ReNeuron Scientists Generate Pancreatic Cell Lines for Treatment of Diabetes
News Jun 26, 2007
ReNeuron Group plc has announced that it has taken a major step forward with its ReN002 diabetes programme with the generation of new data concerning its pancreatic cell lines for the treatment of Type 1 (juvenile) diabetes.
ReNeuron scientists have generated stable human pancreatic cell lines that form islet-like cell clusters. These clusters were shown to secrete insulin in response to glucose concentrations, demonstrating their potential as a cell therapy candidate for Type 1, insulin-dependent, diabetes patients.
The cell lines were generated using ReNeuron's patented c-mycER stem cell expansion technology, and can be continuously grown in culture. The cell lines were pre-screened for both genetic stability and their ability to express the appropriate phenotypic markers for insulin-producing beta cells, such as the islet cell transcription factor PDX1 and the functional beta cell receptor GLP1R.
These results will be presented at the JDRF Center for Beta Cell Therapy in Diabetes' 2007 Training Course in Bath, UK on 26-28 June. The ReN002 cells are currently being taken forward into pre-clinical models of diabetes.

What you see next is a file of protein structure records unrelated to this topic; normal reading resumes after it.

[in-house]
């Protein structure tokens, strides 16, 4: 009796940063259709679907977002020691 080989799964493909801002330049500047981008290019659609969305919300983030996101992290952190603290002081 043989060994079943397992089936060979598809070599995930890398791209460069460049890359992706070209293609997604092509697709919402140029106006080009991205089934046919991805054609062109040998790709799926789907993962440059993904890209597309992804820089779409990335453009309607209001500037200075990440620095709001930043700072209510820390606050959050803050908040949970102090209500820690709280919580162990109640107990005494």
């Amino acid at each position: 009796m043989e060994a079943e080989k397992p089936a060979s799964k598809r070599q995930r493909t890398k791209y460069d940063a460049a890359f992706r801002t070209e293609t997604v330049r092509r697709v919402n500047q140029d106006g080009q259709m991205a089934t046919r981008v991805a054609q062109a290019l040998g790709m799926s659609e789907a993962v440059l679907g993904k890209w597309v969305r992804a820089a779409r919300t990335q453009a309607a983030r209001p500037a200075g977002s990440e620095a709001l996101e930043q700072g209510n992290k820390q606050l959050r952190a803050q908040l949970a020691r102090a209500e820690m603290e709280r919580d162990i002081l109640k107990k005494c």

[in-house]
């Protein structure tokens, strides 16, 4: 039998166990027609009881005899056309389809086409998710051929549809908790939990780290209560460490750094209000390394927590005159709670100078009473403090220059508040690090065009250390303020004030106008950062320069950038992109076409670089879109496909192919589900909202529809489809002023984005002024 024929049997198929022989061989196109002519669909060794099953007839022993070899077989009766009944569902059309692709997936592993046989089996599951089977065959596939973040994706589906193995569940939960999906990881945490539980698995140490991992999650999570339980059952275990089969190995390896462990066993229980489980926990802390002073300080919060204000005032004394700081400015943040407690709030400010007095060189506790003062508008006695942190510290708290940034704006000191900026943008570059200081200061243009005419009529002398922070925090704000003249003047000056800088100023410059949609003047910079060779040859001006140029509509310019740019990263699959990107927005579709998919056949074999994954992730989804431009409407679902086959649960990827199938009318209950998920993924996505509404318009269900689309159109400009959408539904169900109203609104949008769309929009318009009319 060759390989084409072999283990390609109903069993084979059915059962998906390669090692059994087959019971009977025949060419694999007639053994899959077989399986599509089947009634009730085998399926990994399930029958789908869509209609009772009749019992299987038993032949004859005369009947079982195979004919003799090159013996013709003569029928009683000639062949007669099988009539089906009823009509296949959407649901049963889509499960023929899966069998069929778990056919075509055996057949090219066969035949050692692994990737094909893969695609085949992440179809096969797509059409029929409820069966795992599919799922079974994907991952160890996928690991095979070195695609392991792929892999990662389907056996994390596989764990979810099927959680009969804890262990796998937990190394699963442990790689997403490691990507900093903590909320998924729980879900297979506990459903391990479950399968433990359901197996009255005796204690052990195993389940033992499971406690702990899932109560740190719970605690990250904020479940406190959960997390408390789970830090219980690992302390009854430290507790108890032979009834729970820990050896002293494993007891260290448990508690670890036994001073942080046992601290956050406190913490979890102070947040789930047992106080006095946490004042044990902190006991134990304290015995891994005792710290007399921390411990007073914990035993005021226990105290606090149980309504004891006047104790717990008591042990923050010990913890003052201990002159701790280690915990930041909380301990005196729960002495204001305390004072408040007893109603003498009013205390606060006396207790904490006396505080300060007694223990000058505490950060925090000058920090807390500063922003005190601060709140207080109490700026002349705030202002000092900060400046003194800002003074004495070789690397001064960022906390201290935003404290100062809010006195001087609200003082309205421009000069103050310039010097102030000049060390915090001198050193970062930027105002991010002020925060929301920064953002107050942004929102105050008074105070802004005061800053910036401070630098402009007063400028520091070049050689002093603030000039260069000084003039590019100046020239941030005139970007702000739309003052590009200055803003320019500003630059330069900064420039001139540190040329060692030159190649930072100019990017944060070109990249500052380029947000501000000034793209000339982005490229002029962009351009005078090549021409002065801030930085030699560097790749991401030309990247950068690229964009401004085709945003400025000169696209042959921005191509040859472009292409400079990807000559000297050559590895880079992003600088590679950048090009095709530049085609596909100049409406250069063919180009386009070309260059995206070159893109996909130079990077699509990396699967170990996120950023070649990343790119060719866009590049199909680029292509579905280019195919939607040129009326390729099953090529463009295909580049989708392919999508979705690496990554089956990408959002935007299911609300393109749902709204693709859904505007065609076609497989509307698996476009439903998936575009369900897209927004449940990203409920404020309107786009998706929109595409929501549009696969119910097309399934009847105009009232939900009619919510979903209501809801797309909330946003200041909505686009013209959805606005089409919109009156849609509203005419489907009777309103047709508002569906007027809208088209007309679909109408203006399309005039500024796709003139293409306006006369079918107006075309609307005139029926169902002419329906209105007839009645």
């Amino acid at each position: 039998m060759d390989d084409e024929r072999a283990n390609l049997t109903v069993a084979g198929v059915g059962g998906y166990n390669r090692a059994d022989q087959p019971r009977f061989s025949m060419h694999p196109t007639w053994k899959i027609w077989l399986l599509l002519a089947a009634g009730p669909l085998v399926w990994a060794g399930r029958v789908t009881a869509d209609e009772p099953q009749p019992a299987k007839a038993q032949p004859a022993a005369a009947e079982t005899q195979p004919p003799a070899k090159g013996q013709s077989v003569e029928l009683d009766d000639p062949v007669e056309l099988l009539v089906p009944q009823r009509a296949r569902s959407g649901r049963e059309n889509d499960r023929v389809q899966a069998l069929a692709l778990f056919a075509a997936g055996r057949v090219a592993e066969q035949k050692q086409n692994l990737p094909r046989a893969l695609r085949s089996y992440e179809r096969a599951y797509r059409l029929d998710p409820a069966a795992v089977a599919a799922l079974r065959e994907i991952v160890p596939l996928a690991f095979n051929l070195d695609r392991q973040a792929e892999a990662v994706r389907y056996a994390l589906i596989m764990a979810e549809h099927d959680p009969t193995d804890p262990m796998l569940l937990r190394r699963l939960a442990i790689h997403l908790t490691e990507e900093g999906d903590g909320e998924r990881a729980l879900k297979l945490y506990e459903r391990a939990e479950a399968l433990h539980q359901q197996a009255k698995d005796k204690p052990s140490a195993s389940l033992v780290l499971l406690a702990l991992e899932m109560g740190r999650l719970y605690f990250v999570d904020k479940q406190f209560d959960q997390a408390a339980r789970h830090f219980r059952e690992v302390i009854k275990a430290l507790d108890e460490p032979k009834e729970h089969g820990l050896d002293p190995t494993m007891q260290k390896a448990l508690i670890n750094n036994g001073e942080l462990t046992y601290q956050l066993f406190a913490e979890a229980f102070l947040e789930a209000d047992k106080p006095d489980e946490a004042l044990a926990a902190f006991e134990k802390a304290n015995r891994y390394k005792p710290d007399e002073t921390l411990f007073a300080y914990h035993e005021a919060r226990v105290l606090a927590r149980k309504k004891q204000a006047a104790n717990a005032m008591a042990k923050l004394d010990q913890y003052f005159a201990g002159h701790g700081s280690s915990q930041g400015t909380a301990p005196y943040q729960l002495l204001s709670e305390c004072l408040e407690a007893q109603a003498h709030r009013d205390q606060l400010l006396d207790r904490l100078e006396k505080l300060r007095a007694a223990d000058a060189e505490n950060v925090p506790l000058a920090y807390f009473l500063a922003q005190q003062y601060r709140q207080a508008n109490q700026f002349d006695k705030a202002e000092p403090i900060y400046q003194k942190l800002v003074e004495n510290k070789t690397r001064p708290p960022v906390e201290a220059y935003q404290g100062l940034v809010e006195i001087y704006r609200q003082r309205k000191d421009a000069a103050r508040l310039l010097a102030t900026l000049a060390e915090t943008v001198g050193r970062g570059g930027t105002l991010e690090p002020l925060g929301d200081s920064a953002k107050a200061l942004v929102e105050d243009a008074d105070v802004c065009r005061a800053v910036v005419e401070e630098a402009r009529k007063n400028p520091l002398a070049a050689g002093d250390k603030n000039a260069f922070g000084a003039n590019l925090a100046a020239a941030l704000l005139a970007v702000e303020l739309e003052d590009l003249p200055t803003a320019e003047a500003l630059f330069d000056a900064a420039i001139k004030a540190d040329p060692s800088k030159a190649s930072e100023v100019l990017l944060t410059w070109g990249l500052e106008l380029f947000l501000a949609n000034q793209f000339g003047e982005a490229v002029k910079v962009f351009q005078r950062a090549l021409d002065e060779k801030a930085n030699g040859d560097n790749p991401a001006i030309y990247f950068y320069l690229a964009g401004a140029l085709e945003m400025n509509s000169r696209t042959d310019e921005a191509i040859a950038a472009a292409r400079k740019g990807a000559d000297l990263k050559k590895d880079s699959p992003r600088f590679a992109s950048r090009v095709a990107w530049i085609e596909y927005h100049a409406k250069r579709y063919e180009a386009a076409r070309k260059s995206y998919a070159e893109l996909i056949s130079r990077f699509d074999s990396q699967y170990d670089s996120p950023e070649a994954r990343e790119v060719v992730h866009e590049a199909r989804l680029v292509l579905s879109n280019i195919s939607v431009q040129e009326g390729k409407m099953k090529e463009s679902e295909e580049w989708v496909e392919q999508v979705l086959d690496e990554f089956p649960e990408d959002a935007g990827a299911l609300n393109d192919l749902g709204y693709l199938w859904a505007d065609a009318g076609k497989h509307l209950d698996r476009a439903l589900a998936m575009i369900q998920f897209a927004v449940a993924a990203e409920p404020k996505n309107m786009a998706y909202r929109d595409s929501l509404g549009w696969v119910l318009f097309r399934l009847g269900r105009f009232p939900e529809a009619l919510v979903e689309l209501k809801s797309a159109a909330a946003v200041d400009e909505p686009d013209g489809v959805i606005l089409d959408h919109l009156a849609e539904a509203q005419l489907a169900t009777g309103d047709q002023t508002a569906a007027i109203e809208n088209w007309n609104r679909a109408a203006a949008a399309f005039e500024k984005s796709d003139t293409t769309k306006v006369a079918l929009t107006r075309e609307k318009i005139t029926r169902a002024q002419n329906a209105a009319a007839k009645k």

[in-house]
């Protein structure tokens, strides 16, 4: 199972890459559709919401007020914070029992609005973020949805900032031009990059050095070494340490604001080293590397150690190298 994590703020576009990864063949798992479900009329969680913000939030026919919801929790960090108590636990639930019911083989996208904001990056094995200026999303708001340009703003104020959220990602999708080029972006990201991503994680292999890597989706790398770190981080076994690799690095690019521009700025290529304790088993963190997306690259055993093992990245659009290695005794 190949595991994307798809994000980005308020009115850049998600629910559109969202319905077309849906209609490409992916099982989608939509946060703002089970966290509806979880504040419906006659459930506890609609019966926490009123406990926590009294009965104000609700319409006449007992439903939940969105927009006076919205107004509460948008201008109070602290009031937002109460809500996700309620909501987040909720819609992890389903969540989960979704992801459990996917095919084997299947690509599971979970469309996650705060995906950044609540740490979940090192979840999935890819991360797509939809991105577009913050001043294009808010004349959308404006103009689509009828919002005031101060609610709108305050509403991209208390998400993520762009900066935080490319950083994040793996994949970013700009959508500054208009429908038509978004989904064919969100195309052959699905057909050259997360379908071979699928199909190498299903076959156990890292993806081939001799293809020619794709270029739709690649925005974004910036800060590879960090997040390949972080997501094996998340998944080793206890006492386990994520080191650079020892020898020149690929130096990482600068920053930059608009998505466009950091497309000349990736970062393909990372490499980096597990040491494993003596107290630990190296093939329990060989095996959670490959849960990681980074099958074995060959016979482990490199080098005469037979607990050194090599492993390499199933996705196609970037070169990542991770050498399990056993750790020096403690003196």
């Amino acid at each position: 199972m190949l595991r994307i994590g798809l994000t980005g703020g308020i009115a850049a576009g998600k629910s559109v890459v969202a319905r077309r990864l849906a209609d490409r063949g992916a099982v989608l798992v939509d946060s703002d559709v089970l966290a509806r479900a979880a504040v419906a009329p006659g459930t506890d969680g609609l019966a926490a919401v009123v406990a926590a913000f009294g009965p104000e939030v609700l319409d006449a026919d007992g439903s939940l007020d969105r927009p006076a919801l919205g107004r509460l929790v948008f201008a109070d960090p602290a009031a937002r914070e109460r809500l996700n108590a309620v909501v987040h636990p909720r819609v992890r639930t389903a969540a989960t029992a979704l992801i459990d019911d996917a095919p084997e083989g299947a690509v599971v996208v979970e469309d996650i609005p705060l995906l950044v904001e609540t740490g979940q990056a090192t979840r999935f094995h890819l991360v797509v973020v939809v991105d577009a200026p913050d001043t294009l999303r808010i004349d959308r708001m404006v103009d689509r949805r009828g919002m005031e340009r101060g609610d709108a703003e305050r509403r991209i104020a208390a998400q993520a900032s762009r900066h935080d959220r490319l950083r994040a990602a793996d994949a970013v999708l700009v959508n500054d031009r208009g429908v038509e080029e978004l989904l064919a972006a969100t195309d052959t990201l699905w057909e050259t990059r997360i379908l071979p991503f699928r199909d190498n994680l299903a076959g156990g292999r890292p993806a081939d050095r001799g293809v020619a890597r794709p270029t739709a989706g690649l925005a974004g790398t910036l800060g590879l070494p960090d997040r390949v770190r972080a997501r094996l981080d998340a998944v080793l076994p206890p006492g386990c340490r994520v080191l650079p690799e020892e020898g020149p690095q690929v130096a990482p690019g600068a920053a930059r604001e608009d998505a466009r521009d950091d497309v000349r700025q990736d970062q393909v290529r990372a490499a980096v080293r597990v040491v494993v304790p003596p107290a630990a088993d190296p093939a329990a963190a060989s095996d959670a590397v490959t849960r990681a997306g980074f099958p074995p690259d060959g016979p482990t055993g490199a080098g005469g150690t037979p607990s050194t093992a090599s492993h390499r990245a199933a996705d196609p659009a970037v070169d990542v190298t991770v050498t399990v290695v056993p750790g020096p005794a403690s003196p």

The Company believes that its ability to efficiently expand well-characterised ReN002 cells using its c-mycER technology may offer a solution to the current problem facing experimental islet cell transplantation – the limited availability of donated pancreas tissue from which to derive purified islets.
Commenting on the announcement, Dr John Sinden, Chief Scientific Officer of ReNeuron, said: "We are excited by these results with our ReN002 programme, not least because having already demonstrated the ability of our c-mycER stem cell expansion platform to generate viable cell lines for neurological disorders, these new data indicate the potential of the technology to work in other significant disease areas. We now have the basis of a scalable cell therapy approach to Type 1 diabetes, a major disease target and one in which we believe cell therapy will play an important role in addressing in the future."
The question of how primitive, undifferentiated cells choose their destiny has tantalized biologists for centuries. New clues about the molecular logic of cell fate show that multipotent cells become biased towards a fate early on and step through a progression of binary decisions as their fate is refined.READ MORE